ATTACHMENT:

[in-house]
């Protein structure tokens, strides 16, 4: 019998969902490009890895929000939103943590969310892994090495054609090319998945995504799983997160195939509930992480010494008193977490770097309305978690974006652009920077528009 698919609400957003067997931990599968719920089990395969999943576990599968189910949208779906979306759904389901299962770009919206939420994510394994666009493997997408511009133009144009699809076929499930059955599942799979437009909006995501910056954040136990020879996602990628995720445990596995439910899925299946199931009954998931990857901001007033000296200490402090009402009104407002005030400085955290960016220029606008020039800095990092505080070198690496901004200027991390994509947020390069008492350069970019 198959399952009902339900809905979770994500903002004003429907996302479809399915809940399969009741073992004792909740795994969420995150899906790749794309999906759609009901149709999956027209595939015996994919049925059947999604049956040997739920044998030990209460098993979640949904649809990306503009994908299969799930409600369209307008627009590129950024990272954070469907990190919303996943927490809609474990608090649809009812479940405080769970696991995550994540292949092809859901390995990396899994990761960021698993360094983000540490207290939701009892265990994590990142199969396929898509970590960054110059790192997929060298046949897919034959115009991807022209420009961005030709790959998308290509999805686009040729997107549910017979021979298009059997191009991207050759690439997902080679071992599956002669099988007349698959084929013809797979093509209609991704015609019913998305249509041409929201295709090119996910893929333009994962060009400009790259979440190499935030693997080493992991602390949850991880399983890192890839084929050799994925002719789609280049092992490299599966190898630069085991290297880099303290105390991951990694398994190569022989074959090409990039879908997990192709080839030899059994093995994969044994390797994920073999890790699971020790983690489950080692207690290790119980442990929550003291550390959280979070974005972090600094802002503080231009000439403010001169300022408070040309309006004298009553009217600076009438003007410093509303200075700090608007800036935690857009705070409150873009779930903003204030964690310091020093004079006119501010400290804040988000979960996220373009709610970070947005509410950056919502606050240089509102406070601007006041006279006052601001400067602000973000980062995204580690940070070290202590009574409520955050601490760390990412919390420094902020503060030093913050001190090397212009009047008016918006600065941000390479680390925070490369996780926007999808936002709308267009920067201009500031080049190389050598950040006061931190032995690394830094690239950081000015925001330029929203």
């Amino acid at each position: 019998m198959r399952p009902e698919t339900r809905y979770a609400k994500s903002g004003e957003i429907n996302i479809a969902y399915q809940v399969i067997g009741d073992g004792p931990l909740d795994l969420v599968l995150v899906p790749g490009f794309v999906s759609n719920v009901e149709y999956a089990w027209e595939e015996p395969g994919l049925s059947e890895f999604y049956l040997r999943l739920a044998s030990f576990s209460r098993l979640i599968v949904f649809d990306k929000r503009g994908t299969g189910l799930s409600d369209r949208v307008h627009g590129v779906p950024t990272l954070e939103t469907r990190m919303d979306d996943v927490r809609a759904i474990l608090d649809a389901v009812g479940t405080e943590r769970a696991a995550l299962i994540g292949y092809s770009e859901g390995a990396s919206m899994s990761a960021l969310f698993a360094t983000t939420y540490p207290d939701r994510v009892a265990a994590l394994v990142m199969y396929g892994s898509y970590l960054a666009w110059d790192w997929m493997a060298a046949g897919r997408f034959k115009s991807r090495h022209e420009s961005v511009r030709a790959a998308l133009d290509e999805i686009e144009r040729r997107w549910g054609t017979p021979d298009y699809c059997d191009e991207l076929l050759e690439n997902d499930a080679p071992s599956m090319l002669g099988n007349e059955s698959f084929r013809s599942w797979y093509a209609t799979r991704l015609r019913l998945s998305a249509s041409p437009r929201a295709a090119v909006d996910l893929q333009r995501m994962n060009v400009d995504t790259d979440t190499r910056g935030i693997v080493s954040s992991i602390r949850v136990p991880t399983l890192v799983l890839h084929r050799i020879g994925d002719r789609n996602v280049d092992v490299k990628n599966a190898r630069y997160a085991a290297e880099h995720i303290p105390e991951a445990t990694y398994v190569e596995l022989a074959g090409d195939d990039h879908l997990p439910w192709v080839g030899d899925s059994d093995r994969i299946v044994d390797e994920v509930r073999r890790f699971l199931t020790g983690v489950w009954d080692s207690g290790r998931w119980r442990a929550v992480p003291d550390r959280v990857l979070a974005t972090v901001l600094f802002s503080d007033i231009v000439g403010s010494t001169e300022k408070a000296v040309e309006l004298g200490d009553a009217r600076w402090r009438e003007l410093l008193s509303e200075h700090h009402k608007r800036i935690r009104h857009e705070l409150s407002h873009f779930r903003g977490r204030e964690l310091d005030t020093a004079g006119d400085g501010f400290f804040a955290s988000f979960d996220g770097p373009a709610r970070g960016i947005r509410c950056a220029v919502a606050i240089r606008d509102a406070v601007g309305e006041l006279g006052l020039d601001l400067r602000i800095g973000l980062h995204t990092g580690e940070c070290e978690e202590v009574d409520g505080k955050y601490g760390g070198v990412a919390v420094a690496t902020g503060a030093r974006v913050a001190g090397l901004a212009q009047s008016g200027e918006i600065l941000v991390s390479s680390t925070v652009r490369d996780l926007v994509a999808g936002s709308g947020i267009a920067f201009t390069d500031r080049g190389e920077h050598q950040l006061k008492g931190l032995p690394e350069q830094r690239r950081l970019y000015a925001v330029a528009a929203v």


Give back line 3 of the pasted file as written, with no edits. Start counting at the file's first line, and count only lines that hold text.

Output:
């Amino acid at each position: 019998m198959r399952p009902e698919t339900r809905y979770a609400k994500s903002g004003e957003i429907n996302i479809a969902y399915q809940v399969i067997g009741d073992g004792p931990l909740d795994l969420v599968l995150v899906p790749g490009f794309v999906s759609n719920v009901e149709y999956a089990w027209e595939e015996p395969g994919l049925s059947e890895f999604y049956l040997r999943l739920a044998s030990f576990s209460r098993l979640i599968v949904f649809d990306k929000r503009g994908t299969g189910l799930s409600d369209r949208v307008h627009g590129v779906p950024t990272l954070e939103t469907r990190m919303d979306d996943v927490r809609a759904i474990l608090d649809a389901v009812g479940t405080e943590r769970a696991a995550l299962i994540g292949y092809s770009e859901g390995a990396s919206m899994s990761a960021l969310f698993a360094t983000t939420y540490p207290d939701r994510v009892a265990a994590l394994v990142m199969y396929g892994s898509y970590l960054a666009w110059d790192w997929m493997a060298a046949g897919r997408f034959k115009s991807r090495h022209e420009s961005v511009r030709a790959a998308l133009d290509e999805i686009e144009r040729r997107w549910g054609t017979p021979d298009y699809c059997d191009e991207l076929l050759e690439n997902d499930a080679p071992s599956m090319l002669g099988n007349e059955s698959f084929r013809s599942w797979y093509a209609t799979r991704l015609r019913l998945s998305a249509s041409p437009r929201a295709a090119v909006d996910l893929q333009r995501m994962n060009v400009d995504t790259d979440t190499r910056g935030i693997v080493s954040s992991i602390r949850v136990p991880t399983l890192v799983l890839h084929r050799i020879g994925d002719r789609n996602v280049d092992v490299k990628n599966a190898r630069y997160a085991a290297e880099h995720i303290p105390e991951a445990t990694y398994v190569e596995l022989a074959g090409d195939d990039h879908l997990p439910w192709v080839g030899d899925s059994d093995r994969i299946v044994d390797e994920v509930r073999r890790f699971l199931t020790g983690v489950w009954d080692s207690g290790r998931w119980r442990a929550v992480p003291d550390r959280v990857l979070a974005t972090v901001l600094f802002s503080d007033i231009v000439g403010s010494t001169e300022k408070a000296v040309e309006l004298g200490d009553a009217r600076w402090r009438e003007l410093l008193s509303e200075h700090h009402k608007r800036i935690r009104h857009e705070l409150s407002h873009f779930r903003g977490r204030e964690l310091d005030t020093a004079g006119d400085g501010f400290f804040a955290s988000f979960d996220g770097p373009a709610r970070g960016i947005r509410c950056a220029v919502a606050i240089r606008d509102a406070v601007g309305e006041l006279g006052l020039d601001l400067r602000i800095g973000l980062h995204t990092g580690e940070c070290e978690e202590v009574d409520g505080k955050y601490g760390g070198v990412a919390v420094a690496t902020g503060a030093r974006v913050a001190g090397l901004a212009q009047s008016g200027e918006i600065l941000v991390s390479s680390t925070v652009r490369d996780l926007v994509a999808g936002s709308g947020i267009a920067f201009t390069d500031r080049g190389e920077h050598q950040l006061k008492g931190l032995p690394e350069q830094r690239r950081l970019y000015a925001v330029a528009a929203v």